‘The summer school has gone from strength to strength and many hundreds are expected in the Shandon area as a further indicator of the growing importance of this unique event and the line-up of speakers and films this year is testament to this.’ 

‘The addition of the new venue, the Cathedral Visitor Centre will allow for a further expansion of the summer school and we are so happy that Mother Jones is returning close to her birthplace and indeed the very place where she was baptised in 1837.’

For more see www.motherjonescork.com 

 

Louise O’Keeffe and her 20-year battle for justice

KINSALE woman Louise O’Keeffe who, having failed in the High Court and Supreme Court, and who then took the Irish government to the European Court of Human Rights, where she was successful over its failure in its duty to protect children in Irish schools, will speak about her lengthy 20-year battle through the Irish courts.

Mary Manning who, on July 19th 1984, refused to register the sale of two Outspan South African grapefruits at the Dunnes Stores Henry Street branch and set off a chain of events, will speak at the summer school. She will tell the story of the Dunnes Stores Strikers and their historic fight against apartheid which aroused the interest and gratitude of Nelson Mandela himself, on Friday  August 3rd at the Firkin Theatre at 7.30pm. 

Investigative journalist Frank Connolly will speak on Nama, and how the transfer of billions of euro in public assets enriched a new elite which is the subject of his latest best-selling book.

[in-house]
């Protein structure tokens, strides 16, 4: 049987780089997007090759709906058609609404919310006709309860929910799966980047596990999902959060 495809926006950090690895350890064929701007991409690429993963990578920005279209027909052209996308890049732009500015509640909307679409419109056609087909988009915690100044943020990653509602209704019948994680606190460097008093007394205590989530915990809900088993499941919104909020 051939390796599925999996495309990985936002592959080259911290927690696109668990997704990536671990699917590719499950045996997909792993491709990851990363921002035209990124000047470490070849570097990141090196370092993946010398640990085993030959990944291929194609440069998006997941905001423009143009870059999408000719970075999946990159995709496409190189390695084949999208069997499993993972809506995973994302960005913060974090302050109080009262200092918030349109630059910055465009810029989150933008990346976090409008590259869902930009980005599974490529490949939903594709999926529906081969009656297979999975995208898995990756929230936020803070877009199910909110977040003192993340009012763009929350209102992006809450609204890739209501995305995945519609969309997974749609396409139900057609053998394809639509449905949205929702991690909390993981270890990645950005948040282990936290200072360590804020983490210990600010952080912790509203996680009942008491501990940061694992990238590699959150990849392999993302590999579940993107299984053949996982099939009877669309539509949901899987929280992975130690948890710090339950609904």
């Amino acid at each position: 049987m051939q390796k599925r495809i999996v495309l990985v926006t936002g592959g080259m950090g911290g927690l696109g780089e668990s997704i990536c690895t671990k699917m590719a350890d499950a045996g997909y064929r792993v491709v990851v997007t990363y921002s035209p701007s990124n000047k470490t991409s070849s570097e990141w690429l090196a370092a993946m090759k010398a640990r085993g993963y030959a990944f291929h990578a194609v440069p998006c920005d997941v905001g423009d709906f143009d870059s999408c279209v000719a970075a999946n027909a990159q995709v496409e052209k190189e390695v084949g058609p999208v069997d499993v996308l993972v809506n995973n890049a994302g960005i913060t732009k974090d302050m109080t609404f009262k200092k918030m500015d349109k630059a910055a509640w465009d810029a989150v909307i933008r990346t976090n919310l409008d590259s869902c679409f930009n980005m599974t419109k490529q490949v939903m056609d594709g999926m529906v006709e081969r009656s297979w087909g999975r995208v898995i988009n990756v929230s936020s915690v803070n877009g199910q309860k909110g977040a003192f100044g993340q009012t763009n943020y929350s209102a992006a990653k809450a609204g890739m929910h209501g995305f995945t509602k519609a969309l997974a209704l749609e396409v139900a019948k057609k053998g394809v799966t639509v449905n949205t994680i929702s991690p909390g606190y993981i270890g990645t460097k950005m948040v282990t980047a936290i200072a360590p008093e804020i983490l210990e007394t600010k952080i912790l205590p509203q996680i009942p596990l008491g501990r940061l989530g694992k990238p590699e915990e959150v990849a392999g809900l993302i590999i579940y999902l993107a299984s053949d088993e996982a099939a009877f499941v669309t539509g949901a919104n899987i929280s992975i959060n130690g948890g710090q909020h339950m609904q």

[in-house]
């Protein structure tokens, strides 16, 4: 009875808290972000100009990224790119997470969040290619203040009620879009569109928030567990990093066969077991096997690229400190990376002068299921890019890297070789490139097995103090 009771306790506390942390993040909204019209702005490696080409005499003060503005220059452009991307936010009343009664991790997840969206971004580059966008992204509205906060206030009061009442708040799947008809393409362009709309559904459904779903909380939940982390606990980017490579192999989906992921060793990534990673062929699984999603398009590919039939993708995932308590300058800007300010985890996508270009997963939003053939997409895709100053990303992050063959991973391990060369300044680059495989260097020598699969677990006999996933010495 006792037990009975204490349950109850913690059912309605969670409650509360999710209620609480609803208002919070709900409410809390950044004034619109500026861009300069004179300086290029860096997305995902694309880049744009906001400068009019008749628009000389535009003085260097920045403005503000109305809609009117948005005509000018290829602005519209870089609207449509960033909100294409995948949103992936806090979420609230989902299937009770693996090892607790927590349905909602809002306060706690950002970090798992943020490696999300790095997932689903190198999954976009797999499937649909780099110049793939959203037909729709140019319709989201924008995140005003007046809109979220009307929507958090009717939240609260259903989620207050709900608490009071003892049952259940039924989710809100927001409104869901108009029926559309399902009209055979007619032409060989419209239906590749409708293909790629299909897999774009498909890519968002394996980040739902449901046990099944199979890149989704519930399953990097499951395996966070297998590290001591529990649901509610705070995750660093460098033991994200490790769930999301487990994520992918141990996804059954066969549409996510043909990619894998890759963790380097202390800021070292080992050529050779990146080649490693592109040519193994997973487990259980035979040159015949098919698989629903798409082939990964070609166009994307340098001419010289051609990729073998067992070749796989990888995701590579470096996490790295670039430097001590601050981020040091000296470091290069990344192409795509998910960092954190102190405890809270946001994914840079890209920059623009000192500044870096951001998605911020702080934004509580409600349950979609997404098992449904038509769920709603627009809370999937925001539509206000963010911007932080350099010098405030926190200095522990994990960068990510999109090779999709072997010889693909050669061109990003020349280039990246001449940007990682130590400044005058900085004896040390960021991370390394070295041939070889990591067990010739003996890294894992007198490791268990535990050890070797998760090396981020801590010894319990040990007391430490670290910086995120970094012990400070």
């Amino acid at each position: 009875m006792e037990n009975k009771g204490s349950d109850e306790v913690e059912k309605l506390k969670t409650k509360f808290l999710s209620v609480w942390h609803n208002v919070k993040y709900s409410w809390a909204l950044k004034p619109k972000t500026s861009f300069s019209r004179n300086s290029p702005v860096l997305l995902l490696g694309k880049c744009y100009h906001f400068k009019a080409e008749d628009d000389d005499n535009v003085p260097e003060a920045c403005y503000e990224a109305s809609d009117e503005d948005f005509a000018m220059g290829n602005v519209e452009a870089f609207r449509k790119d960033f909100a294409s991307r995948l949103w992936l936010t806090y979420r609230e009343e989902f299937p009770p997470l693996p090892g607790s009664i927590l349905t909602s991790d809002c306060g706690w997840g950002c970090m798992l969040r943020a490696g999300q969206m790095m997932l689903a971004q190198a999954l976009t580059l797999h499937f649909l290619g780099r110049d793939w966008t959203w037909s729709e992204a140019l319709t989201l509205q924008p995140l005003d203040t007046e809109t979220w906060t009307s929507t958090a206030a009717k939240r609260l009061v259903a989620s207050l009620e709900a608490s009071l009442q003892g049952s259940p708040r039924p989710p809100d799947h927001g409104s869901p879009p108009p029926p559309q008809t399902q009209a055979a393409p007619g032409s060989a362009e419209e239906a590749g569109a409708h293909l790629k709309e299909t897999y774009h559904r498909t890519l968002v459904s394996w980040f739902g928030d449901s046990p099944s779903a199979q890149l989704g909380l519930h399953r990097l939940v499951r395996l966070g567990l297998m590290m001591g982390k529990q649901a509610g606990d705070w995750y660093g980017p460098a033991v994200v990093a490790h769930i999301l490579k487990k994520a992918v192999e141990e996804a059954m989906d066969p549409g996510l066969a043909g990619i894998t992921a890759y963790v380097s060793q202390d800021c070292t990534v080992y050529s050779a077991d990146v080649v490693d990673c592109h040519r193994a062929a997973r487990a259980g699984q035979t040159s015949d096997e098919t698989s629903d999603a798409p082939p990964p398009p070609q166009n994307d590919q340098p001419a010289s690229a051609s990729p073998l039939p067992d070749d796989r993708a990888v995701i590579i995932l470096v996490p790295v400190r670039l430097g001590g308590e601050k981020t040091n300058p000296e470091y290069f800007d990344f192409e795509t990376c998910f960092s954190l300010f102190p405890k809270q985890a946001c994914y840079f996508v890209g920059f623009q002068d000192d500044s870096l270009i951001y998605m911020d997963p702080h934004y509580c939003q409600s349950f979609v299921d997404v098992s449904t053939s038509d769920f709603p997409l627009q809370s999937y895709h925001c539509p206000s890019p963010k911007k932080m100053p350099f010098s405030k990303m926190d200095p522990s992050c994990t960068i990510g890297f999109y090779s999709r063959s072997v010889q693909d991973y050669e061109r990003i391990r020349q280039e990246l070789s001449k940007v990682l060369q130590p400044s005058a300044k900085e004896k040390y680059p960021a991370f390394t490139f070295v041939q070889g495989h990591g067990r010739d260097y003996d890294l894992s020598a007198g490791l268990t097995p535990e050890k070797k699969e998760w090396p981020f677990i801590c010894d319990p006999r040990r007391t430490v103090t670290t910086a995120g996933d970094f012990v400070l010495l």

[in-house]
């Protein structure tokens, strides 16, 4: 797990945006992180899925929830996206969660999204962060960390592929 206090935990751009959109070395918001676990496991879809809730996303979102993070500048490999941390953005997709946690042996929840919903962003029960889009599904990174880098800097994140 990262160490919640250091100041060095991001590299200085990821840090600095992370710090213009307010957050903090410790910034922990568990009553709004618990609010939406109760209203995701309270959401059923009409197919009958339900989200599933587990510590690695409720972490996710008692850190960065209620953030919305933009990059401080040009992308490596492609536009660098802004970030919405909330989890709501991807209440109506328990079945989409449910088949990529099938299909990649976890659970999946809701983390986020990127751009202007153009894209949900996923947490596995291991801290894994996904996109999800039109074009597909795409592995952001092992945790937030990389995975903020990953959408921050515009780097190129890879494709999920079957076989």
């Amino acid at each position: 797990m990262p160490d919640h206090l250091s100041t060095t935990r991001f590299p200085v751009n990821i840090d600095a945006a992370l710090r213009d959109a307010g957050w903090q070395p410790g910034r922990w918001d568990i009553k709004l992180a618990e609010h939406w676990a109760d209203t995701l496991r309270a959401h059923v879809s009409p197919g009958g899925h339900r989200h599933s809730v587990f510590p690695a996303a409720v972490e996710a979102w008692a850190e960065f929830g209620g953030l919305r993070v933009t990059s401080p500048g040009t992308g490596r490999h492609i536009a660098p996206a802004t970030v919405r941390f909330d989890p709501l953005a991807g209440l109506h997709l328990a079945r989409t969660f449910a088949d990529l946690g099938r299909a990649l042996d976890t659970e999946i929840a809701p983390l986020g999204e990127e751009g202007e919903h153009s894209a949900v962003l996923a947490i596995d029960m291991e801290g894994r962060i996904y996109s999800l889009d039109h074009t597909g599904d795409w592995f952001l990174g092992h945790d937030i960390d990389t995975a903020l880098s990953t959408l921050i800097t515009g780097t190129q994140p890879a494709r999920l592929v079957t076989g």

The festival’s strong American connection is again reinforced this year by the presence of Dr John Barimo who will talk on the reasons why many American trade union and working class people supported Donal Trump.  

Dr Emily Twarog of the University of Illinois will discuss the role of gender and the female vote in the USA, which had an influence in the election outcomes. Actress Loretta Roberts from Illinois will re-enact Mother Jones at her fiery best. 

Other films include the Cork premiere of Up to the Last Drop – The Secret Water War in Europe, produced by Small Planet Productions in Greece and directed by Yorgos Avgeropoulos.

There will be a wide range of musical events, featuring Jimmy Crowley, John Nyhan, William Hammond, Richard T Cooke and the Shandon Shawlies and the Cork Singers Club in the wider festival at various locations in the Shandon Historic Quarter to celebrate the life and spirit of Mother Jones. 

For more see www.motherjonescork.com